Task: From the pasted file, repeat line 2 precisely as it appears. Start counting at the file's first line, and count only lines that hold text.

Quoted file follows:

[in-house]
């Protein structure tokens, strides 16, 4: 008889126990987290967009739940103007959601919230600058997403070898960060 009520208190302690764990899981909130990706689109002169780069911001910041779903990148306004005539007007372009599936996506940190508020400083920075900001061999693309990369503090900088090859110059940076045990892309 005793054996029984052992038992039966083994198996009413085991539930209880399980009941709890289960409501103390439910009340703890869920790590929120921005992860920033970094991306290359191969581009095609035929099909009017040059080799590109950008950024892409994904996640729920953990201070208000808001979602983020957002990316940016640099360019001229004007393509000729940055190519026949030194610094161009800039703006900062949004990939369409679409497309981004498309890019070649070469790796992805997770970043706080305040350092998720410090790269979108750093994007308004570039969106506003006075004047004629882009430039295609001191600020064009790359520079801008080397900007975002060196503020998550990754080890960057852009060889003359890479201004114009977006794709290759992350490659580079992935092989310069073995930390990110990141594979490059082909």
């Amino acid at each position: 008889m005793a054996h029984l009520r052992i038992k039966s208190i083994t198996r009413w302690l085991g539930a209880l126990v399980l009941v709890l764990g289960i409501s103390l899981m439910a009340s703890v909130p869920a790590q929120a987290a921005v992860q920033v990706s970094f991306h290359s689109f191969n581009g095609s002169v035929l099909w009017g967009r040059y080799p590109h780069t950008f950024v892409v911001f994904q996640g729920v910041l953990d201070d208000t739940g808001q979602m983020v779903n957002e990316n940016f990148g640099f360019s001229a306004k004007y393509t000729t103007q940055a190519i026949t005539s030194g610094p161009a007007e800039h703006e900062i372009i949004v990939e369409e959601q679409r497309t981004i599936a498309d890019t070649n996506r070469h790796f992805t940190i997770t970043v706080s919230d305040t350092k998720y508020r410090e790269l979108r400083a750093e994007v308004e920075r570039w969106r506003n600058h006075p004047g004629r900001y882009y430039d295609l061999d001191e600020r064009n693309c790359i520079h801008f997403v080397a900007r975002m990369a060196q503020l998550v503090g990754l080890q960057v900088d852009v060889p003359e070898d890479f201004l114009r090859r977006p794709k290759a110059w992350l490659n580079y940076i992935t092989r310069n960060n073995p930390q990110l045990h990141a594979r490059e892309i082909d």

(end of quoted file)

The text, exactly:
């Protein structure tokens, strides 16, 4: 008889126990987290967009739940103007959601919230600058997403070898960060 009520208190302690764990899981909130990706689109002169780069911001910041779903990148306004005539007007372009599936996506940190508020400083920075900001061999693309990369503090900088090859110059940076045990892309 005793054996029984052992038992039966083994198996009413085991539930209880399980009941709890289960409501103390439910009340703890869920790590929120921005992860920033970094991306290359191969581009095609035929099909009017040059080799590109950008950024892409994904996640729920953990201070208000808001979602983020957002990316940016640099360019001229004007393509000729940055190519026949030194610094161009800039703006900062949004990939369409679409497309981004498309890019070649070469790796992805997770970043706080305040350092998720410090790269979108750093994007308004570039969106506003006075004047004629882009430039295609001191600020064009790359520079801008080397900007975002060196503020998550990754080890960057852009060889003359890479201004114009977006794709290759992350490659580079992935092989310069073995930390990110990141594979490059082909």